8 people like this
Posted by Long Term Resident
a resident of Danville
on Nov 6, 2018 at 6:52 am

Hopefully the town will prevail in this case. Can you imagine if all property owners try to delay placement of cell antennas in every location proposed? We will never get 5G and improved service. It is not as visible as our road and bridge infrastructure, but our IT infrastructure is way behind world standards too. I travel all over the world, and get better coverage and service in most other countries, including China and India.


2 people like this
Posted by KF
a resident of Danville
on Nov 6, 2018 at 8:52 am

Dear "Long Term Resident", Why don't you give permission to the Danville Planning Commission to install one of those 5G antennas on the pole in front of your home? Perhaps that would solve the problem.!!!


8 people like this
Posted by hmmm...
a resident of Danville
on Nov 6, 2018 at 9:10 am

Just going to point out since I've worked in the wireless industry for a number of years. The relative impact of a tower to an individual actually is less than someone that is holding a phone next to their head. Since the same relative energy needs to travel the 2-5 miles depending on tower distance.

Also, the actual coverage right beneath a tower is next to nil. Safest place to be if you're really worried about it, but I would be more worried about holding the phone next to your head since it's an energy blast. Think of it like a shotgun shooting rock salt. Farther out means less damage. When you have a focused area at close distance, then there's issues. That's the same with RF energy.

Lastly, if you are right under the tower? There's almost nothing. Antennas are generally smart these days and tune power up and down as needed by usage and they are angled outwards. Depends on the shape of the coverage.


2 people like this
Posted by hmmm...
a resident of Danville
on Nov 7, 2018 at 10:34 am

Got a chance to scan through the legal brief.
* So aesthetics wise, there are ways around this argument since there are ways to disguise poles these days.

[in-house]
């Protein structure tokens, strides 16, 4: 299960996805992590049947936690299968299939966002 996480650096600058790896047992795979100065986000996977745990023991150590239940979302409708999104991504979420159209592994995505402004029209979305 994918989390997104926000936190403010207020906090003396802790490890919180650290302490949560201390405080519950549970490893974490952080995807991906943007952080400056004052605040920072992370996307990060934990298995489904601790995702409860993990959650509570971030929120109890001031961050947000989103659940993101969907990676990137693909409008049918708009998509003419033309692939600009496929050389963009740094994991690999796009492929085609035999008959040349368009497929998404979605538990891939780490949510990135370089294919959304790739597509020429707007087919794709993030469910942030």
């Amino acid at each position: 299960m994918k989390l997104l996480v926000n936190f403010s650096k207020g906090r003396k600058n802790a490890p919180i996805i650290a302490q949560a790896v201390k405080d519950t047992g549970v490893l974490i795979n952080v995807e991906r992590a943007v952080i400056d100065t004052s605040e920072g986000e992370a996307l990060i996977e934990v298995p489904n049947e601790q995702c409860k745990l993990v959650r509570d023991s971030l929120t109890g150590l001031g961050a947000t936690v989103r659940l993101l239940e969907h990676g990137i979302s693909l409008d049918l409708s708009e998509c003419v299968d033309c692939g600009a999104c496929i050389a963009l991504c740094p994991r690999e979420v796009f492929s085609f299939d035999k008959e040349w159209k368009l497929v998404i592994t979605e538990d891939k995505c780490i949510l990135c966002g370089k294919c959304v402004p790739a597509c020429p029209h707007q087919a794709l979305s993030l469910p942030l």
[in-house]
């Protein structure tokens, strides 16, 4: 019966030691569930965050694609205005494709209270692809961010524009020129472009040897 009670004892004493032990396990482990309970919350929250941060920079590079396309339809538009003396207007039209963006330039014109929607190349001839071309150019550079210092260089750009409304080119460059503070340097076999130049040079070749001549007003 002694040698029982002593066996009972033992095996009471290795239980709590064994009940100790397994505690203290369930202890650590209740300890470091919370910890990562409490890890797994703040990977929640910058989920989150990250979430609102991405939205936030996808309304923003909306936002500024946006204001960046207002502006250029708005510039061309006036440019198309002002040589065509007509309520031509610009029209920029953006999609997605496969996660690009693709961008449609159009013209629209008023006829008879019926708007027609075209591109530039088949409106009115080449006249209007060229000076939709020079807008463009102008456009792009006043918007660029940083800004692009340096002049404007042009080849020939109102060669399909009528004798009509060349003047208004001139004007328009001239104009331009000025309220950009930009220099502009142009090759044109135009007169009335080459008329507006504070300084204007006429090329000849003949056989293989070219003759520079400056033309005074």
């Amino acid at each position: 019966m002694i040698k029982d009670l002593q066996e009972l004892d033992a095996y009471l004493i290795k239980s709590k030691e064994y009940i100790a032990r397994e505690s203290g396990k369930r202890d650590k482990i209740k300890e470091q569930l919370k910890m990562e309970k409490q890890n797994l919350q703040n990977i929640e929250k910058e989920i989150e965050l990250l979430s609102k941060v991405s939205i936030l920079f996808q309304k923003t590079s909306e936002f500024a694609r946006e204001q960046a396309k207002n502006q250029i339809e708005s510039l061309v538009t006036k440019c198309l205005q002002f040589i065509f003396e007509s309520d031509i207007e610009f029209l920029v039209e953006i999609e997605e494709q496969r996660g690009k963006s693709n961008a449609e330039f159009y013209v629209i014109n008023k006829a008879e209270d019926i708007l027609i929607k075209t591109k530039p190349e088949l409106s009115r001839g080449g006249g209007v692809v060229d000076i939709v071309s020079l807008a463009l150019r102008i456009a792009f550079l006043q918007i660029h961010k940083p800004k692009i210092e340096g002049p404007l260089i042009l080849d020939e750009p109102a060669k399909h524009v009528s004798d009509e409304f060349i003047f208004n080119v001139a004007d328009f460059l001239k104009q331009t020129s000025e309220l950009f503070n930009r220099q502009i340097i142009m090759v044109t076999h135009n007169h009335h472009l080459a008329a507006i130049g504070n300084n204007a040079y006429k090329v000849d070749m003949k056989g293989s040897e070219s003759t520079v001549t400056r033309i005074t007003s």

* Property de-value, I think needs to be justified.

* Backhaul alternatives, that depends. Wireless capacity is driven not by just antenna support, but how much backhaul from each site. Changing to smart antennas wouldn't necessarily increase what can be increased on backhaul (basic principle of if you have 802.11b wifi at home, but only a 1Mbps connection out of the house, increasing to 802.11n wouldn't change capacity).

* Locations wise, definitely the more on top of a hill would be better for coverage. I would be curious why Verizon chose those particular sites unless they are PG&E poles and those are the only ones that are sufficient for power backhauls (this depends on the power pole negotiations too).

The youtube video is pretty interesting, but it doesn't show the type of coverage (phone call can be done in IS-95 coverage, and not necessarily in 3G/4G). What would be more acceptable as part of due-diligence would be to show whether or not websites would work, GPS, etc. or just show signal bar indicators with base station handoffs. This can be done with an Android device, and anyone that has worked in the industry can show you the apps to look for.

I'm not stating that they (DCRG) don't have a good perspective. They bring a perspective, and could be completely right.

However, I find the evidence in both legal and RF evidence wise, a bit lacking. Like many municipalities, you can enforce shorter towers and lesser coverage by power ratios to cellular corporations. But in doing so, you also limit your call coverage since height does impact range. So perfect example is: Las Vegas. Providers only put up towers that are a few stories high, which makes the signal very horizontal. On the east coast, it's whatever, and the coverage is fantastic and driven only by a few towers instead of a multitude of short/low powered stations.

In any case, only spent about 15-20 minutes on this. Seems like the entirety could be looked at through a SME and then evaluated for the good of the overall Danville populace.

My two cents.